Once cross-functional processes are established, PLM software can be objectively evaluated against the requirements/processes.
Tier Three activities map the cross-functional processes defined during Tier Two against the chosen enabling PLM technology. Data sources, reporting requirements and system architecture needs are reviewed and a technical plan is developed to support the technology implementation.
At this point, spending or technology purchase, software/hardware installation occurs, and the application(s) are configured according to the agreed-upon business processes. It is also recommended to define the internal and/or external ongoing administrative support required by the chosen process implemented, which will help establish a plan around growing a support team.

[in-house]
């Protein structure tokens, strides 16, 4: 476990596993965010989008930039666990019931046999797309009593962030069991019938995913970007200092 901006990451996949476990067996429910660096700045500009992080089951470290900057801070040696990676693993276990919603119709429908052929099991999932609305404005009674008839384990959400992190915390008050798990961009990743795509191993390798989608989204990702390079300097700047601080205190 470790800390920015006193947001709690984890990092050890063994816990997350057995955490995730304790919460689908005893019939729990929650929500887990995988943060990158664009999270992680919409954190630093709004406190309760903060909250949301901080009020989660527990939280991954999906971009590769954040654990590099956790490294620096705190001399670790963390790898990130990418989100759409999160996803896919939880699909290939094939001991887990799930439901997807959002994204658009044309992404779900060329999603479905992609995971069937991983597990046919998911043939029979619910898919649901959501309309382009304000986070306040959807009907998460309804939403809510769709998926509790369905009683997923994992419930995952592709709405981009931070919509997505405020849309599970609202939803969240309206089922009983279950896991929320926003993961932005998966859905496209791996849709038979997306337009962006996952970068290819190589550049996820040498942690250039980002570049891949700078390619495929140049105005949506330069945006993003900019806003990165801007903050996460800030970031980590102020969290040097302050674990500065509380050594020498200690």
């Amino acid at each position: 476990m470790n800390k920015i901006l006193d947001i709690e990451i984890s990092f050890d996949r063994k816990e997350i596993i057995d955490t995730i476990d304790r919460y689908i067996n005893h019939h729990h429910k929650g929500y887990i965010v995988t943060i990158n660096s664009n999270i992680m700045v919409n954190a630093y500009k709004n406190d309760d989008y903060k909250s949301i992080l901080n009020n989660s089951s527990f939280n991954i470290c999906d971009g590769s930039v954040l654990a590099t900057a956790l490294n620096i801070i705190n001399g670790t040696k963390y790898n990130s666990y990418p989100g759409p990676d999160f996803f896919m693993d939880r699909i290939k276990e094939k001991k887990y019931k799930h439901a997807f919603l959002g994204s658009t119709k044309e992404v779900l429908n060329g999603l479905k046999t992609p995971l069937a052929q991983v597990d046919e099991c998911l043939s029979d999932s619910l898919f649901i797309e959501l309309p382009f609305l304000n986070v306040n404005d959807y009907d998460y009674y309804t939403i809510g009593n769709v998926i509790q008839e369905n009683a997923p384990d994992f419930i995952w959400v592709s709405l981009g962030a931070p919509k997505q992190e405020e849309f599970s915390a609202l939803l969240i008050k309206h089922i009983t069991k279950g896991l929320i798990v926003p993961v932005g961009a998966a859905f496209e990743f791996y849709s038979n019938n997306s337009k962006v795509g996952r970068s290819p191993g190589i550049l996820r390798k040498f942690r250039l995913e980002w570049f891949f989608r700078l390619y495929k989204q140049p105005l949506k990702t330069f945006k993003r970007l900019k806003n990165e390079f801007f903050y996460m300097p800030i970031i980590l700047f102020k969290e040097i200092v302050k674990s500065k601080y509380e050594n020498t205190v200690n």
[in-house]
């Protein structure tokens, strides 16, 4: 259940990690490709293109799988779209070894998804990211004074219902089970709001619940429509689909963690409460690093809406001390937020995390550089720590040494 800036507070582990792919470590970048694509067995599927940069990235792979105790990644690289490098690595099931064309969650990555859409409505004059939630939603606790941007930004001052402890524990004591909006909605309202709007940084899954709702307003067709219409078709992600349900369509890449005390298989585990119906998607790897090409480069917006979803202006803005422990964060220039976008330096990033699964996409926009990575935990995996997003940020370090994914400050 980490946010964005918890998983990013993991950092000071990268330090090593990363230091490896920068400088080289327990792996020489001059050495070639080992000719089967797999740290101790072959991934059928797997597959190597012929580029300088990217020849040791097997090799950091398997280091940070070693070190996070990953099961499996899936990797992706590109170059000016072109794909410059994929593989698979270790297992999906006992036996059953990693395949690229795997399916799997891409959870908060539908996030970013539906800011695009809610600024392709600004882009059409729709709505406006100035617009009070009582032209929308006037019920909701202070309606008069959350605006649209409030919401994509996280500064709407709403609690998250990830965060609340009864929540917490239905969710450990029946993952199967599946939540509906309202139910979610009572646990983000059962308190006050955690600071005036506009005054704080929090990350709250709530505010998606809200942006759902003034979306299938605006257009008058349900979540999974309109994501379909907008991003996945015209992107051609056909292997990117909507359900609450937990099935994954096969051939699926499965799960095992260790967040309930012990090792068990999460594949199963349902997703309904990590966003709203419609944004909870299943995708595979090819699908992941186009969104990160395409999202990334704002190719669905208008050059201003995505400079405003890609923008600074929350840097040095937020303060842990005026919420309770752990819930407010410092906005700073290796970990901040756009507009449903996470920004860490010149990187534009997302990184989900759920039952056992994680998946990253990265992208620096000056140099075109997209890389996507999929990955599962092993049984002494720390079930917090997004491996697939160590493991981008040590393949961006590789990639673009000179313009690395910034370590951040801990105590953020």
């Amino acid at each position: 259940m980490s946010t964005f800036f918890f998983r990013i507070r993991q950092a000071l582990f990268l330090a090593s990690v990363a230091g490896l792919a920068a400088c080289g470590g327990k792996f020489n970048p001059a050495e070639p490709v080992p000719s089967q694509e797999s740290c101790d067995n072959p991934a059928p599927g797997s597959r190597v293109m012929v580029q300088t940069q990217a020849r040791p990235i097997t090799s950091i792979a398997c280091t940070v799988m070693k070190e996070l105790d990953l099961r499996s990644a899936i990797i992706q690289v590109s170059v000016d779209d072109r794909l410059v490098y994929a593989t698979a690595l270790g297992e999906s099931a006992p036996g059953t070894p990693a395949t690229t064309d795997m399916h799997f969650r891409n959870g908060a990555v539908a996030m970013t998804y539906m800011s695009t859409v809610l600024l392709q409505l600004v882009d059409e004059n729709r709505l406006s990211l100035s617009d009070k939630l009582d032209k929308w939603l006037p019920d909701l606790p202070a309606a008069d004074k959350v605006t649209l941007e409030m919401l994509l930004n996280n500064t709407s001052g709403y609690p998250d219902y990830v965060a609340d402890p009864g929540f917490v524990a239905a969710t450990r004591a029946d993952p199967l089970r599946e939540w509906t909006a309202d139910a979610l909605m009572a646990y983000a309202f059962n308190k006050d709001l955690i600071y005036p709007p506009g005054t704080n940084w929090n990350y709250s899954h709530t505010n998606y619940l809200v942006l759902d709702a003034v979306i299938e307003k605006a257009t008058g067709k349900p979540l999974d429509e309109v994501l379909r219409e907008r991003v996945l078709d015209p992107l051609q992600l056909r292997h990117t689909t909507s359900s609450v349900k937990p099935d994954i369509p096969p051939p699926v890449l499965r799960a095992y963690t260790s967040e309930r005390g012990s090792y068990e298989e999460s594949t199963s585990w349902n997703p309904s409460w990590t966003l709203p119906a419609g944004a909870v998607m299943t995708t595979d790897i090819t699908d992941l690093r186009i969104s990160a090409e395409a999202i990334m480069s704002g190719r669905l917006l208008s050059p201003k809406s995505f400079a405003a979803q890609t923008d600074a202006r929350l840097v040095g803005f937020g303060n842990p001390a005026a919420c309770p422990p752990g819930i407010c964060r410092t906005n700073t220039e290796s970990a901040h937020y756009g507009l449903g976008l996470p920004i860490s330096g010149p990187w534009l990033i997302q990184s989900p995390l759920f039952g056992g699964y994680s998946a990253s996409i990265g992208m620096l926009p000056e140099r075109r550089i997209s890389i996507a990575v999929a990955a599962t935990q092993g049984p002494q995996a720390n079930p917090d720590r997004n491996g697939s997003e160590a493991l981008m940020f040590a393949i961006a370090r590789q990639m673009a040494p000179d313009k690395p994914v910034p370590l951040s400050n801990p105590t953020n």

It is also suggested to keep key business users from each facility/function impacted by the project involved in system testing activities to ensure the future-state processes were configured correctly in the chosen PLM technology. These events called User Acceptance Tests (UAT) are a critical milestone to the system development and should be treated with the same importance as customer-driven quality sign-offs.
At each major step along the way, upper-level stakeholders are kept informed on project progress, road blocks and other relevant issues through Project Governance Meetings. The PLM team needs to establish project progress metrics early on and to use these key indicators throughout the implementation.